Strategy of the Modi Government is to reduce the price of the houses. Interest subsidy is one step in that direction. Other measures that are suggested are increase in Floor Area Ratio, exemption from Rent Control Act, reducing the time taken in obtaining clearances for construction, easier funding from banks, and dilution of construction norms. Indeed these will help if implemented. But, the cumulative impact of all these measures would bring the price of housing down by, say, 25 percent. That would still be much inadequate. The guard who does 12 hours duty in the Society where this writer lives in Ghaziabad is paid Rs 8,000 per month. He pays rent of Rs 1,500, spends Rs 3,000 towards food and living expenses, Rs 1,000 for contingencies, and Rs 2,500 sent to the village for maintenance of his family. That leaves him with no surplus. He could, at best save Rs 2,500 if he did not have to support his family in the village. A back of the envelope calculation indicates he could possibly take a loan of Rs two lac and be able to service the same at an interest rate of six percent which he will have to pay after availing of a subsidy of 6.5 percent as proposed by Modi. But what will he get in Rs two lac? Not even a one room tenement. Inquiries reveal that minimum Rs seven lac will be required to buy 25 square meters land with one built up room.

Then there is problem of availing the loan. The Pradhan of a village in Uttarakhand narrated the sad plight of the loanees. A gang of touts works hand in hand with the bank officials. The tout will get papers of loan of, say, Rs 50,000 signed by the beneficiary but actually pay him only Rs 20,000. Later, when the Bank issues a Recovery Certificate they will take Rs 2,000 from the loanee and tell the Patwari and the Bank Manager not to pursue the recovery for, say, six months. So the interest keeps on building till the poor fellow has to sell his land. The Pradhan gave strict Instructions to the Bank not to extend any loan in his village so that the poor people of his village were spared of such a fiasco. Similarly, rickshaw puller in Varanasi told this writer, he was paying a rent of Rs 1,500 per month or Rs 18,000 per year to the rickshaw owner. The rickshaw cost only Rs 12,000 to buy. When asked why did he not take a loan and buy a rickshaw himself, he said, "I would be running from one office to the other, provide this document and that pay commissions, and at the end of the day the Bank would give a loan of Rs 8,000 that would be insufficient to buy a rickshaw." There is such a huge gap in the capacity of the people and the real price of housing that enhancement of subsidy from 4 percent to 6.5 percent will be like a drop in the ocean.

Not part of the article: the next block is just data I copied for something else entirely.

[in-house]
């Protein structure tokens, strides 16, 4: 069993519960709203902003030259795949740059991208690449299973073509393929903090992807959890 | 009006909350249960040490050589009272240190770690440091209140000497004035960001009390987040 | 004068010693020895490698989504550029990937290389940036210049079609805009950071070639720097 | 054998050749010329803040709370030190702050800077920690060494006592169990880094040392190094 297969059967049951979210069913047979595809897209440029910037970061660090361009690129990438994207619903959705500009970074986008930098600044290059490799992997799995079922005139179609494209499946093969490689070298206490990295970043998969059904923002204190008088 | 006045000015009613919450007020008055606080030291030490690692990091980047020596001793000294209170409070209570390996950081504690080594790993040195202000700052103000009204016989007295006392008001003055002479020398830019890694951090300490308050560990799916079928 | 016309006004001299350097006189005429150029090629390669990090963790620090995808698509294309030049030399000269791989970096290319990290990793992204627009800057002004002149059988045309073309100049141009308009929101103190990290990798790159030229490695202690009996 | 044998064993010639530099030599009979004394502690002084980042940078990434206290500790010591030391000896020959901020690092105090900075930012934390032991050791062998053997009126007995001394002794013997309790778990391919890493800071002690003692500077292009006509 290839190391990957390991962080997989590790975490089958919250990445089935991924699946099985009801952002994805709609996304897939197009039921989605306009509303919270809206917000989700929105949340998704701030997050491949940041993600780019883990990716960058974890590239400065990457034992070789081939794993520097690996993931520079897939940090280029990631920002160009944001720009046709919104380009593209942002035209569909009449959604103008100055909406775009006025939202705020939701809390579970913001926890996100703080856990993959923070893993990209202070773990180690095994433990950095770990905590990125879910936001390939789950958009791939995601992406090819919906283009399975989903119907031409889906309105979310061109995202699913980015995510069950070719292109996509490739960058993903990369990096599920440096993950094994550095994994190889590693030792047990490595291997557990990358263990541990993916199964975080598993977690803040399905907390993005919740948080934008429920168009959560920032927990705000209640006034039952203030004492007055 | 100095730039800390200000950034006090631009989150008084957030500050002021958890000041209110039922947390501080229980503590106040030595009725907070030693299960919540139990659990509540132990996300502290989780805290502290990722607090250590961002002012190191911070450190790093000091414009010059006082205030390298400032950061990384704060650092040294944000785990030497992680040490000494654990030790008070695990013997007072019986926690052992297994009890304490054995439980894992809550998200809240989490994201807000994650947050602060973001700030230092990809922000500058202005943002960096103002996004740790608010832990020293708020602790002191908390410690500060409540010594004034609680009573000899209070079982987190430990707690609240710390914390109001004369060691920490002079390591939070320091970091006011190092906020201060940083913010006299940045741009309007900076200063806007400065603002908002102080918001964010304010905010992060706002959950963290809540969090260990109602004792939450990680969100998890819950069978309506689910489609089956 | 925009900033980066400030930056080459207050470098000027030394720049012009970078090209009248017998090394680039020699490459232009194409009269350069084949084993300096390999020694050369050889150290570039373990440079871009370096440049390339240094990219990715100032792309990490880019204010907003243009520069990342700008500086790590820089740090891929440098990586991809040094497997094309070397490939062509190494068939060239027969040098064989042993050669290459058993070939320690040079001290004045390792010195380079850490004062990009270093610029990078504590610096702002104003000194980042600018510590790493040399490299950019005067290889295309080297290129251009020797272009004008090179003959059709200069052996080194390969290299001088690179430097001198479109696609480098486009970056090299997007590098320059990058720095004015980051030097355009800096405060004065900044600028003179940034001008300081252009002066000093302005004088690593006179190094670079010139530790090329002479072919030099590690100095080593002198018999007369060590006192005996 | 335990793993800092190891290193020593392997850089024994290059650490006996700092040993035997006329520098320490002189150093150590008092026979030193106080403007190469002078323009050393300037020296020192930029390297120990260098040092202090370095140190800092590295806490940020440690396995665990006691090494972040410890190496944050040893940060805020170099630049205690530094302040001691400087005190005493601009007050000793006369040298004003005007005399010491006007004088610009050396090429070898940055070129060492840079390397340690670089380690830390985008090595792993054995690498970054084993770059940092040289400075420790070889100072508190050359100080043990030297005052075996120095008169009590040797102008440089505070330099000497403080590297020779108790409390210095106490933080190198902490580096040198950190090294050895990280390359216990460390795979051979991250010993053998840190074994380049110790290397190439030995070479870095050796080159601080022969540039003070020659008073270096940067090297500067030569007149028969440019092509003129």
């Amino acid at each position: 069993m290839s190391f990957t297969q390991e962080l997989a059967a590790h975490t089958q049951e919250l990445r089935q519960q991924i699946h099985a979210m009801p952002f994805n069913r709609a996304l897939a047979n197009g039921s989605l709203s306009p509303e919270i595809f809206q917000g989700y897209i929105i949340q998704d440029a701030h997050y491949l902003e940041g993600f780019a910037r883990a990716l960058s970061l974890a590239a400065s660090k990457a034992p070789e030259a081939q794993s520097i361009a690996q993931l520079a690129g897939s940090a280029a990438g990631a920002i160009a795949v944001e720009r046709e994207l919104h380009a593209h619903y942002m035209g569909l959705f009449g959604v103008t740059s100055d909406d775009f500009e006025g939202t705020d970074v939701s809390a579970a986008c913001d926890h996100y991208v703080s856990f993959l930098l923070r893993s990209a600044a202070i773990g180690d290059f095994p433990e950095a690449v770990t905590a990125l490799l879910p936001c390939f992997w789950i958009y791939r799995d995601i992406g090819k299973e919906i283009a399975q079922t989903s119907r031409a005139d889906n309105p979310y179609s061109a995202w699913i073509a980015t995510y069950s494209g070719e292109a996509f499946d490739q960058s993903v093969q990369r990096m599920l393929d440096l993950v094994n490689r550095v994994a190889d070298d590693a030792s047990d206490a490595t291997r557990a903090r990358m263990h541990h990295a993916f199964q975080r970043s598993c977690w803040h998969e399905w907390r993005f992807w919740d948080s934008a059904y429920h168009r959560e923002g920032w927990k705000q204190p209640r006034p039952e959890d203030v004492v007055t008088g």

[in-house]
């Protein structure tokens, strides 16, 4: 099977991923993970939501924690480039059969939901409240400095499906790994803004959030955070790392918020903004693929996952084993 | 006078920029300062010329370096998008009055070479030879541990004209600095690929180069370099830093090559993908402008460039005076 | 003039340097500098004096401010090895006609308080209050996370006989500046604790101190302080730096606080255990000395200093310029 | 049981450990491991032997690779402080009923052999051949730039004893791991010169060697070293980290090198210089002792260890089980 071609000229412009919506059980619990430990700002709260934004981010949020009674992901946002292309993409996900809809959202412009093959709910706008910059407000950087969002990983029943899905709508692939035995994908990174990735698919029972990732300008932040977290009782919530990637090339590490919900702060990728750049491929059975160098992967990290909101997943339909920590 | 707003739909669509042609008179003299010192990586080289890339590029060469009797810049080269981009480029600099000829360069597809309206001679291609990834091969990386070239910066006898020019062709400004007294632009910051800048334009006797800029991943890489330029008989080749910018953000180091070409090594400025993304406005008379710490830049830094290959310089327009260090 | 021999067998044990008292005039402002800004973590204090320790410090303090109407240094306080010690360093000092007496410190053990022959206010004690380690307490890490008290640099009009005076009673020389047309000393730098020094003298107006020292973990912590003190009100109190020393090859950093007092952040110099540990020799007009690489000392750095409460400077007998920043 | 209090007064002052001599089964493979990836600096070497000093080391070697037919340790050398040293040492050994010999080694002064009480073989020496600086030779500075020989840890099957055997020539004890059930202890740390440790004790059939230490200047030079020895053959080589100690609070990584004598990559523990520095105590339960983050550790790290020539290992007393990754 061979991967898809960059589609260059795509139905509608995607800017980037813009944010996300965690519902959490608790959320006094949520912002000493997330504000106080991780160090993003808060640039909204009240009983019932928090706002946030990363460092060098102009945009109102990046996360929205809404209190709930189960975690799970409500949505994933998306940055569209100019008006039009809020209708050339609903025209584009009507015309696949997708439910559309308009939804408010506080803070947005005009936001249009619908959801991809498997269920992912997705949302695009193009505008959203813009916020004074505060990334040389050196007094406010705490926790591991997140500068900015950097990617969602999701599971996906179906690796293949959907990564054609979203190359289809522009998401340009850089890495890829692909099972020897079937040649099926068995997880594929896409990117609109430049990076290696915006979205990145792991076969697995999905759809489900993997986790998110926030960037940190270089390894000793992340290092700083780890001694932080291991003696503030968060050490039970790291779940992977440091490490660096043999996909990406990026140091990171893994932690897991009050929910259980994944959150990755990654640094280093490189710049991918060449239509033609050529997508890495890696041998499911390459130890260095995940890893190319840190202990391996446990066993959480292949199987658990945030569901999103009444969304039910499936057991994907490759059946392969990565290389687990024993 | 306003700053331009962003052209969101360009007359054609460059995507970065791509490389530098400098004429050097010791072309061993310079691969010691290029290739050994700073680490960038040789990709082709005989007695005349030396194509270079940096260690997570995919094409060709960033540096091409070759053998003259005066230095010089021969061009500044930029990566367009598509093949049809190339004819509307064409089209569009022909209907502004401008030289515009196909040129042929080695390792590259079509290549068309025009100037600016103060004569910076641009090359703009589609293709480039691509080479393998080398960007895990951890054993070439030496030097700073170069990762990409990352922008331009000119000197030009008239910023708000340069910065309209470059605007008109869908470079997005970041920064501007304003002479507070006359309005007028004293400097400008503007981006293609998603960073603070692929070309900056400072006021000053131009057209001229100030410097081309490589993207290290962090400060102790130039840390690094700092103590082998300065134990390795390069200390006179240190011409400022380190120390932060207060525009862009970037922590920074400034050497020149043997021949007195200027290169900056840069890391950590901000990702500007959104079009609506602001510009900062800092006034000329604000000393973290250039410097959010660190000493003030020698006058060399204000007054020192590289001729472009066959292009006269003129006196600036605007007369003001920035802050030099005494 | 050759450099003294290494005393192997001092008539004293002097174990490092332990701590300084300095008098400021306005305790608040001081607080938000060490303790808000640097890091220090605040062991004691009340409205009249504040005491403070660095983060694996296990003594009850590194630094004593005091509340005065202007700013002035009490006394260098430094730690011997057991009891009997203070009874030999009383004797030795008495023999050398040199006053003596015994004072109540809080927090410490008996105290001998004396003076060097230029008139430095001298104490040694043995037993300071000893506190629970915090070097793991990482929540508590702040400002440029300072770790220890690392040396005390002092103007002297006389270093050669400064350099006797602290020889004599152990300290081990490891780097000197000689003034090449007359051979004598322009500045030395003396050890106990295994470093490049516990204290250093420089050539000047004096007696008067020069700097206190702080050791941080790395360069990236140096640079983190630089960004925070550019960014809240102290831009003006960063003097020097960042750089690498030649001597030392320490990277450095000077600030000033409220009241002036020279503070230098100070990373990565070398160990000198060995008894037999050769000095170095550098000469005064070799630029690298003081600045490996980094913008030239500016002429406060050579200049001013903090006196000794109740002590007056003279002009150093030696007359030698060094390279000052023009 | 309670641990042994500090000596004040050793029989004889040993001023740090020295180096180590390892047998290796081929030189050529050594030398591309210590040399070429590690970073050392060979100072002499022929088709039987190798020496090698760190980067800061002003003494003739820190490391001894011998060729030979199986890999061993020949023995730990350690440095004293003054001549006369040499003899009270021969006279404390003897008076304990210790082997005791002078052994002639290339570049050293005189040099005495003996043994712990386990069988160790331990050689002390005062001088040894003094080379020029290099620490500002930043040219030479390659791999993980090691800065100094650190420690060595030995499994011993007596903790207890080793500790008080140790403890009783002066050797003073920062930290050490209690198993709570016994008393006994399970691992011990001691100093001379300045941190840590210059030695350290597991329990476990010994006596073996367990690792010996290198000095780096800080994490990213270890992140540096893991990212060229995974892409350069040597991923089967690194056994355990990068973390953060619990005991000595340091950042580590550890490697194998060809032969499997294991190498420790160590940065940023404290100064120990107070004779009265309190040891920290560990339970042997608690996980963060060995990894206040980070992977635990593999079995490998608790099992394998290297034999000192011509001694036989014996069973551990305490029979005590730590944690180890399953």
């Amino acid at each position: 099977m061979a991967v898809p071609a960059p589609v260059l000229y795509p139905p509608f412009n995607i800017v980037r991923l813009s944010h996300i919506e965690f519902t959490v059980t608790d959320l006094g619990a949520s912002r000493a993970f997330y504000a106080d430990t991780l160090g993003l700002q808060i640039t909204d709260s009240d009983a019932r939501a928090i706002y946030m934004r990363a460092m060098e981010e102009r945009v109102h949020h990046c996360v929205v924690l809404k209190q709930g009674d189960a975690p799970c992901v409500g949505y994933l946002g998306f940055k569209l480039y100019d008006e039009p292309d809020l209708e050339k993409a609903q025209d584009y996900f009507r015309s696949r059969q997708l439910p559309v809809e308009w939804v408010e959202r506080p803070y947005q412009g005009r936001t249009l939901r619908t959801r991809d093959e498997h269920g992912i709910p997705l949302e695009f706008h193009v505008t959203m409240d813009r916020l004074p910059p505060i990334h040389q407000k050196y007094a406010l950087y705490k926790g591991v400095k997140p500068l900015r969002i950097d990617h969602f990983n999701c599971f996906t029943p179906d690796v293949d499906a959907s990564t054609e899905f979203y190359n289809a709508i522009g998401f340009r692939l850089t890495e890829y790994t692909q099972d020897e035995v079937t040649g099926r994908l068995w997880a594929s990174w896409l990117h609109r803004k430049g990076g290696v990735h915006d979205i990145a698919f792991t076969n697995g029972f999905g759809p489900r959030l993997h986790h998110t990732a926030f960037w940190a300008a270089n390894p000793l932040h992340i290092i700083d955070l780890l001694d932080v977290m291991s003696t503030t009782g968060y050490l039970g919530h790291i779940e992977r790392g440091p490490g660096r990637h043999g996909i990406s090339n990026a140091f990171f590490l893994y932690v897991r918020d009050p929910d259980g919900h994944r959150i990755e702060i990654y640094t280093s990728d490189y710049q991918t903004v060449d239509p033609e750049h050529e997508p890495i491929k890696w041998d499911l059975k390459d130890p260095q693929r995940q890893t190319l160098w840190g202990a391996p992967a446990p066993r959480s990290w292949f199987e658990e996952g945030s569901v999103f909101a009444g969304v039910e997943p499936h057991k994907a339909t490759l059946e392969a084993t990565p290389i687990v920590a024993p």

Modi should beware that the Congress has created a system in the last 60 years that perpetuates poverty and provide opportunities to the welfare mafia of government servants to make monies. The EWS households only get dreams. Modi should not perpetuate that disgusting system. Cosmetic policies like increase in interest subsidies will only provide more attraction for the welfare mafia to trap the simple minded households. He will be well advised not to aim for the sky. He should realize that solving the problem of incomes or housing of the EWS households is beyond his capacity. He should instead focus on improving the civic services in the slum areas. Let the per capita expenditure on water, sewage, roads and lighting in the slums be made, if not equal, then, say, 10 percent of the per capita expenditure in Lutyens Delhi. That is doable and will actually provide relief to the 44 million EWS households that will be inevitably be living in cramped quarters ten years down the lane.

Vol. 48, No. 10, Sep 13 - 19, 2015